For most people, pain is something to be avoided: it is a sign that something is wrong and that something needs to be fixed. But for a few people, at least some times, pain is something sought after. There are even religious reasons to seek pain and discomfort. But why would people do this? Are they insane, or do they know something the rest of us don't?
Book of the Week: Sacred Pain: Hurting the Body for the Sake of the Soul
Subject: NO mockery is excusable
Mockery is frankly a sign of an inhuman person, and therefore is unbecoming of any intelligent person (regardless of religious position, political position, whatever). A civilized person should simply express their belief in a non-patronizing manner, not to mention good manners in general.
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If a civilized person should be polite and not be patronizing, why is it OK for this person to be so rude to those who use mockery by calling them inhuman and unintelligent? Either they think they are exempt from their own standards, in which case they are too hypocritical to take seriously, or they don't actually believe in their own standards, in which case why should we?
Regardless, what makes the use of mockery and satire "unintelligent"? Some of the West's greatest literary masterpieces have been works of satire. The genre goes back centuries and has proven useful in politics, religion, and culture. Was Voltaire inhuman or unintelligent? Aldous Huxley? H.L. Mencken? Jonathan Swift? William Burroughs? Stephen Colbert? John Stewart?
Moreover, why must one always be polite? Not every situation calls for it. Some crimes, corruption, and vices call for the most scathing condemnations possible - even more scathing and impolite than can be achieved with mere mockery. Some things don't deserve a completely polite, restrained response.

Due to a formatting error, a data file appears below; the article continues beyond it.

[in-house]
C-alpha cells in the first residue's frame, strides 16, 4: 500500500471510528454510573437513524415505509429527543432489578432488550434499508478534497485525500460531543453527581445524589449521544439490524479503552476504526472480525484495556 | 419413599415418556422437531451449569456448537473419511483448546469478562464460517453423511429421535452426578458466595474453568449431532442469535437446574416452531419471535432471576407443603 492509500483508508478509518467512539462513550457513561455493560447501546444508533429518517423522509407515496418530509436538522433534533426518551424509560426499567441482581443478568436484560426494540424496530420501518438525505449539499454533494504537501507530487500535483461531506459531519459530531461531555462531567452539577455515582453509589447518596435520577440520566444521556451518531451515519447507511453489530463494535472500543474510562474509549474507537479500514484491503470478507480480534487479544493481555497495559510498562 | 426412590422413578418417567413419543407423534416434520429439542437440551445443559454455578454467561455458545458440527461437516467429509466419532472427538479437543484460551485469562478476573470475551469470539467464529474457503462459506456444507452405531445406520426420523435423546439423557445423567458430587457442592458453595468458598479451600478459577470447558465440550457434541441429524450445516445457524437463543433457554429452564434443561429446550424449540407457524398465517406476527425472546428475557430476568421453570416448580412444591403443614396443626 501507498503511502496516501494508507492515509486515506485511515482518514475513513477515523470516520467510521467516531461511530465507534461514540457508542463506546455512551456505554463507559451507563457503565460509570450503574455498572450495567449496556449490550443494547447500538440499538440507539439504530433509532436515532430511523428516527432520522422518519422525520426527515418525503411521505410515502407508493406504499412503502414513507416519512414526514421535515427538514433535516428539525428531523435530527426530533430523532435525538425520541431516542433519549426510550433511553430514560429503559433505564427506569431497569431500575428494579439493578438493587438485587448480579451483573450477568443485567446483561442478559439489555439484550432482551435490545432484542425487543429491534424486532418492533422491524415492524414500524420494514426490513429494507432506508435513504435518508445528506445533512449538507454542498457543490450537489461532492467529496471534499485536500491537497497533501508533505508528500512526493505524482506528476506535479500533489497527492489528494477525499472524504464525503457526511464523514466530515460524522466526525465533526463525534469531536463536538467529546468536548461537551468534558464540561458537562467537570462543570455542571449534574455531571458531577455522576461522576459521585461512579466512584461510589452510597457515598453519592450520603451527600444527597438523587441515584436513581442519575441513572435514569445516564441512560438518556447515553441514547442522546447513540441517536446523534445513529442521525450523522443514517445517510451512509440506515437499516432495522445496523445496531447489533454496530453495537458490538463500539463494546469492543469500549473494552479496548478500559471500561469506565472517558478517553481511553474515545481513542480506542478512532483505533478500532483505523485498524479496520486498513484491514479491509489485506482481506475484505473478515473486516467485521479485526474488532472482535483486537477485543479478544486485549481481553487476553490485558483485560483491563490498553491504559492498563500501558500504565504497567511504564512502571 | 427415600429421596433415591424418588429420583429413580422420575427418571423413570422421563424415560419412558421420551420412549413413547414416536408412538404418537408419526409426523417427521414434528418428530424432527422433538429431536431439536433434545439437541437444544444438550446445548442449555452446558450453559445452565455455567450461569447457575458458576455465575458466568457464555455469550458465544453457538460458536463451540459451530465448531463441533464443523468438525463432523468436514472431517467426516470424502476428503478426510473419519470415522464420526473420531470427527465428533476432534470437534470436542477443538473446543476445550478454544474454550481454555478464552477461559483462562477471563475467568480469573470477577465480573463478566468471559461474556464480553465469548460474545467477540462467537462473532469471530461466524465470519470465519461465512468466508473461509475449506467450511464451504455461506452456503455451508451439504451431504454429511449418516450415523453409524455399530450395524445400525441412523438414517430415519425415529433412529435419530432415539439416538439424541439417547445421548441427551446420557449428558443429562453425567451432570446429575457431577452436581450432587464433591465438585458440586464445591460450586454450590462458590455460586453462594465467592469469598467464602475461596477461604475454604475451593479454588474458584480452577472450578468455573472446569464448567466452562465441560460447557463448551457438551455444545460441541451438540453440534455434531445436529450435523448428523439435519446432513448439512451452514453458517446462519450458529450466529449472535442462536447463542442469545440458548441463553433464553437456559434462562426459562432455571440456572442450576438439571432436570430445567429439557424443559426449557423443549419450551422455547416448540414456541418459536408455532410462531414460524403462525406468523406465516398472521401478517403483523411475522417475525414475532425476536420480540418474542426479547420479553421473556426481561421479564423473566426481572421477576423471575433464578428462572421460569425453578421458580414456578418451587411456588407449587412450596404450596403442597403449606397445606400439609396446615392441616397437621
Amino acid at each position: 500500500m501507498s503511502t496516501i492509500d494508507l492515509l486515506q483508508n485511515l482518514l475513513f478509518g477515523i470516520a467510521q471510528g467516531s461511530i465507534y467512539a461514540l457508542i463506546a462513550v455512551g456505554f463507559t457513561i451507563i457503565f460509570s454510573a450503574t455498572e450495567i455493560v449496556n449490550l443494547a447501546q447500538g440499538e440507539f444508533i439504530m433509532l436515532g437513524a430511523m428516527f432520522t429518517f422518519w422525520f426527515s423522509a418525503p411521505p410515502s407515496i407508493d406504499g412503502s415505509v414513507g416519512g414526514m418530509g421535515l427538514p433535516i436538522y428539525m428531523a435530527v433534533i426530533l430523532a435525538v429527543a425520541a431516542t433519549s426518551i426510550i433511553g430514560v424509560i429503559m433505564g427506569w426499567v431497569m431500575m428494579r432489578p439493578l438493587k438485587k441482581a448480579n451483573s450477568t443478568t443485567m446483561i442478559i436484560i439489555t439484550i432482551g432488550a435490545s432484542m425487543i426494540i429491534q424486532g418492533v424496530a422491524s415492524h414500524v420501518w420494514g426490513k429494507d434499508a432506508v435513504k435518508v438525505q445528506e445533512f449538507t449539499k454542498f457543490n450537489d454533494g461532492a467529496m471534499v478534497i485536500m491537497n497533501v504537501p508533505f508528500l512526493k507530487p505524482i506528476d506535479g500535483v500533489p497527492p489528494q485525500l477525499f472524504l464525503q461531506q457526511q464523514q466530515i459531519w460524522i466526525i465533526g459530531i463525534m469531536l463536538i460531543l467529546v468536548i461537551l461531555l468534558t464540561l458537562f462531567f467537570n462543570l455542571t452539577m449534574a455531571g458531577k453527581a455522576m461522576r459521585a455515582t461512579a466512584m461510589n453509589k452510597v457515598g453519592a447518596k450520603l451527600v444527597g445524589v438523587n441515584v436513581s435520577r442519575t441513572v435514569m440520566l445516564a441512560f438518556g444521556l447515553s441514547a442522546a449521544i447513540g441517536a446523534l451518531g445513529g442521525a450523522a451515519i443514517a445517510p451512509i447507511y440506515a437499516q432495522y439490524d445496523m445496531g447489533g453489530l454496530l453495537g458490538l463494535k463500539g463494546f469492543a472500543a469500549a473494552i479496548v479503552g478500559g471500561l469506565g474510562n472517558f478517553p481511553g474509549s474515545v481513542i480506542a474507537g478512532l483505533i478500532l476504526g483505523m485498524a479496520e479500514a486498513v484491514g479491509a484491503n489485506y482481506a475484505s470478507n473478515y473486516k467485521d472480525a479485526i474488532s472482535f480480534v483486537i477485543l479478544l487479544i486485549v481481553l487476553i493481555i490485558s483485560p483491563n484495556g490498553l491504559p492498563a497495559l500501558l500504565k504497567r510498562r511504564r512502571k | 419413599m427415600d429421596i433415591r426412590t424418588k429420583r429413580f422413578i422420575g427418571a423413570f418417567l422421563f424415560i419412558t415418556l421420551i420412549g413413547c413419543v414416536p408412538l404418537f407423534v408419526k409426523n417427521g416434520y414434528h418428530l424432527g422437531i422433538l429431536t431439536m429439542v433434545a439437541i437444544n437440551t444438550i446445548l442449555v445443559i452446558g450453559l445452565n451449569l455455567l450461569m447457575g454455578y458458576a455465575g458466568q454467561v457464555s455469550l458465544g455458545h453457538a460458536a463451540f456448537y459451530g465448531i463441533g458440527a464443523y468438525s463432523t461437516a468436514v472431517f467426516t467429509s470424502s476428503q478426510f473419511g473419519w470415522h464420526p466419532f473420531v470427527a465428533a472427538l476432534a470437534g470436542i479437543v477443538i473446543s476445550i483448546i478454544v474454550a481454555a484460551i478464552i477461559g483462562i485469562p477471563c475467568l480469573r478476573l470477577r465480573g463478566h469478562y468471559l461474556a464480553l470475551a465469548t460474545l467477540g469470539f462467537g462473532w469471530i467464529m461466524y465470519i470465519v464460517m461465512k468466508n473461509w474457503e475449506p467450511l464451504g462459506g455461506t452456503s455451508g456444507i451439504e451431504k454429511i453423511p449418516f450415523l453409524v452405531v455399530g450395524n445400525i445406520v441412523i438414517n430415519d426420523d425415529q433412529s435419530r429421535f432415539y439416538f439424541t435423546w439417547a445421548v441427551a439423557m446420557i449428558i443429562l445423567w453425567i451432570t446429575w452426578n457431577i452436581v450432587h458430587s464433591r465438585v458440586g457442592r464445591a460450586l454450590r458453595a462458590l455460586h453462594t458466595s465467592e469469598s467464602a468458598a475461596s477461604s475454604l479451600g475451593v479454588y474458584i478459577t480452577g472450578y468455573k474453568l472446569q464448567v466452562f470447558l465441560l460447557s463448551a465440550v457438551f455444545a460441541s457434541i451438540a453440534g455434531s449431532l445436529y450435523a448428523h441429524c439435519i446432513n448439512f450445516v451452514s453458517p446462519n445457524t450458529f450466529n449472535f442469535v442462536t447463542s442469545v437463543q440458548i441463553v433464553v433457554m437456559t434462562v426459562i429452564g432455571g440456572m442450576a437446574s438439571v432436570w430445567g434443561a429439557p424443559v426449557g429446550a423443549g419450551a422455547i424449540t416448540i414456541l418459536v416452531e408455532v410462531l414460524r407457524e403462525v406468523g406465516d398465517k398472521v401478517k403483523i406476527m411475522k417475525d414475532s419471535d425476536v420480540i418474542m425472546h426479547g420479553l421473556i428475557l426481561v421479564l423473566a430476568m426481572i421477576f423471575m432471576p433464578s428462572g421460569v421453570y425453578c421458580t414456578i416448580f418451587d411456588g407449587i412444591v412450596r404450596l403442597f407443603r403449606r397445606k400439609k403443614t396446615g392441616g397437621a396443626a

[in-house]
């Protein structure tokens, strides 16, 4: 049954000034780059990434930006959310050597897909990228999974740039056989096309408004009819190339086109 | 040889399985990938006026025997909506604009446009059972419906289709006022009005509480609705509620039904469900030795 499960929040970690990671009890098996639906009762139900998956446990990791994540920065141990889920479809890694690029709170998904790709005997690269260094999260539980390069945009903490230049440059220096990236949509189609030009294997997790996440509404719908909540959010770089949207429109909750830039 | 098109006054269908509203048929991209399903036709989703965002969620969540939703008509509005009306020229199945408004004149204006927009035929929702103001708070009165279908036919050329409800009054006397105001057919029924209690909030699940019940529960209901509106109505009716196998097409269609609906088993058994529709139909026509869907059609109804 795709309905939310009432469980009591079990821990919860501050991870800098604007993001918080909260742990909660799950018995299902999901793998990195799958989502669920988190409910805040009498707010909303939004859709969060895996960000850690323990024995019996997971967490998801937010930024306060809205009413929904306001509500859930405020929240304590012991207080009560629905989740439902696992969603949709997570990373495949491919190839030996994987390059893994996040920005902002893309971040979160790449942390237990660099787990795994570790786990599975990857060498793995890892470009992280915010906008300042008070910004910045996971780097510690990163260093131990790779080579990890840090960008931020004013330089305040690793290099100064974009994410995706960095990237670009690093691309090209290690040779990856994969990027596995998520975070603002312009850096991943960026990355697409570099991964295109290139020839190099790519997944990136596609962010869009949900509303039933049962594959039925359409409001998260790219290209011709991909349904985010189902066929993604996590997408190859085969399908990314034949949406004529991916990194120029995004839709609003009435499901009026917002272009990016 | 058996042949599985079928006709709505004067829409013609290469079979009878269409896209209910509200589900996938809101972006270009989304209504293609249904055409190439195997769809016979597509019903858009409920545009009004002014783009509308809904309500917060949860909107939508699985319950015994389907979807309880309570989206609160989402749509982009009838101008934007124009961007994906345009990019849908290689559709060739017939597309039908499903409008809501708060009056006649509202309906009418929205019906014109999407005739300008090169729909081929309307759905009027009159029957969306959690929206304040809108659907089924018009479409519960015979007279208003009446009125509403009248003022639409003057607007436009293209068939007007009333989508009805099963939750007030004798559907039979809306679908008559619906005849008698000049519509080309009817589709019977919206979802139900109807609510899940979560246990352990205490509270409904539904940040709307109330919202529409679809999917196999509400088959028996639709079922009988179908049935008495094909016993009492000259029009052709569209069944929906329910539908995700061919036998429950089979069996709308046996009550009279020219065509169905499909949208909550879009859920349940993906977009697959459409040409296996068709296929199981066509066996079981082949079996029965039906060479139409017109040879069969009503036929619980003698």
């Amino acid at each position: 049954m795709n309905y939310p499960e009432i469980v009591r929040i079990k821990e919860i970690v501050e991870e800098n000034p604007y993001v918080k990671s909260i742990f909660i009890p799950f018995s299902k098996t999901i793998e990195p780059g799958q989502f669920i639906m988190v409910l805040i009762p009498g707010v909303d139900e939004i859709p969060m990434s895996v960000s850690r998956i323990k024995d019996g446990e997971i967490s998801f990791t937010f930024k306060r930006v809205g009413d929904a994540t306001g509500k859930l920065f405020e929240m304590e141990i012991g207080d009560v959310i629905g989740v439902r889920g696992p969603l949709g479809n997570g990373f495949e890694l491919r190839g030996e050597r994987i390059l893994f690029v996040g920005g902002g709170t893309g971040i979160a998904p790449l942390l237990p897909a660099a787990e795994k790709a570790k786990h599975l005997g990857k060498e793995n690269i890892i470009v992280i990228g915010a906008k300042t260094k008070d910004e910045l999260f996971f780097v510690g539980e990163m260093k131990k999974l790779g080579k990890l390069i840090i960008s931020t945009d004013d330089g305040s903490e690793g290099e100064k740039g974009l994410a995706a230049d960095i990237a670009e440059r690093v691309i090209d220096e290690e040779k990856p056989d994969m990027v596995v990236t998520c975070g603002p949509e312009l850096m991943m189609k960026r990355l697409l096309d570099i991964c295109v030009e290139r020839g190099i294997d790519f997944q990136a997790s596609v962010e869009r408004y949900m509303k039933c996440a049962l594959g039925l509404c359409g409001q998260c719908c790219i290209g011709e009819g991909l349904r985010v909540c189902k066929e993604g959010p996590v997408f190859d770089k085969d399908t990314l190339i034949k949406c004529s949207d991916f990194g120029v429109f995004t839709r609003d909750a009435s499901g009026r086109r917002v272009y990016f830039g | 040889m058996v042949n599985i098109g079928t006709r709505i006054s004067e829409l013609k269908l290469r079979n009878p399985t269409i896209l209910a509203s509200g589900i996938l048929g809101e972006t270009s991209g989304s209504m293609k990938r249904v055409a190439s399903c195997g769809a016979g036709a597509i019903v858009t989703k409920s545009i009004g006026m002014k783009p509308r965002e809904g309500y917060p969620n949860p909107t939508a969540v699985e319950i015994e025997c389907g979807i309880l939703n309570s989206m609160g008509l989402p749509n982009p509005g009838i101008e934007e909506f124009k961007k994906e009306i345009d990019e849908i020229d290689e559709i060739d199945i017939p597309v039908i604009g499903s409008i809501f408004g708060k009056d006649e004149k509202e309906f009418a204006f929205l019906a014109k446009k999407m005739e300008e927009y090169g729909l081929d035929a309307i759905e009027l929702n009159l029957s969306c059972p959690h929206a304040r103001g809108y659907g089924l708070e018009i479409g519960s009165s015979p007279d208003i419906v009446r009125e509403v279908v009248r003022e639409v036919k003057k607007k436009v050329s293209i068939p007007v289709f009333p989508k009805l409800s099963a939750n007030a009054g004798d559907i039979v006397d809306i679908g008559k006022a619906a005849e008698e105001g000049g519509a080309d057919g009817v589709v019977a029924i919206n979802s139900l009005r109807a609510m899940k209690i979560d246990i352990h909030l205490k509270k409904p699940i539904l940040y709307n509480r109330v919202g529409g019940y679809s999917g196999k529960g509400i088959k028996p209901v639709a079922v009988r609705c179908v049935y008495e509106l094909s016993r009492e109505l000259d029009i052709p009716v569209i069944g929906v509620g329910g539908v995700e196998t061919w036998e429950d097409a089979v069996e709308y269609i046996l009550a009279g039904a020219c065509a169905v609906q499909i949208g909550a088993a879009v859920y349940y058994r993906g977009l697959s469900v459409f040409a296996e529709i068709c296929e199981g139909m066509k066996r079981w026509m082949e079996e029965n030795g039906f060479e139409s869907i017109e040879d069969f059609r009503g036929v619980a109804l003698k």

If the person won't listen, they should simply leave them alone and find some other people likely to listen to them. Mockery is considerably more likely to make the oppponent less inclined to open his or her mind to what you have to say.
Worse yet, it will create a reaction against the mocker's beliefs, thus making the situation worse from the mocker's perspective (Rush Limbaugh and David Duke are great examples of "mocking the mockers").
Yes, it's true that mockery and satire cause some people to close off. At the same time, though, it can reach others more effectively than traditional arguments. Like the visual arts, satire and mockery can bypass people's usual filters. It provokes an emotional reaction and that's usually the point: to get people emotionally involved in a way that might cause them to rethink what they have been doing.
Granted, provoking an emotional response isn't what you're supposed to do in rigorous logical arguments, but so what? Not everything need be approached with cold, calculated logic all of the time. Some matters deserve an emotional response. Sometimes we should be emotionally invested in what we are doing.
Last, but not least, mockery simply adds nothing to the debate that the debate's substance does not already offer. This strikes me as a violation of Occam's Razor
Occam's Razor is about explanations for phenomena: do not multiply entities (in an explanation) beyond what you need. It has nothing to do with what sorts of arguments you offer for or against an idea. It's not a reason to not offer extra arguments or allegedly unnecessary arguments. Clearly the author has no idea what Occam's Razor is or how it should be used, which is interesting given the fact that they are trying to make a case for the use of reason and logic.
Why then, would anyone take their critiques of arguments very seriously? Can we really believe that they have any idea what qualifies as a reasonable, logical, or useful argument?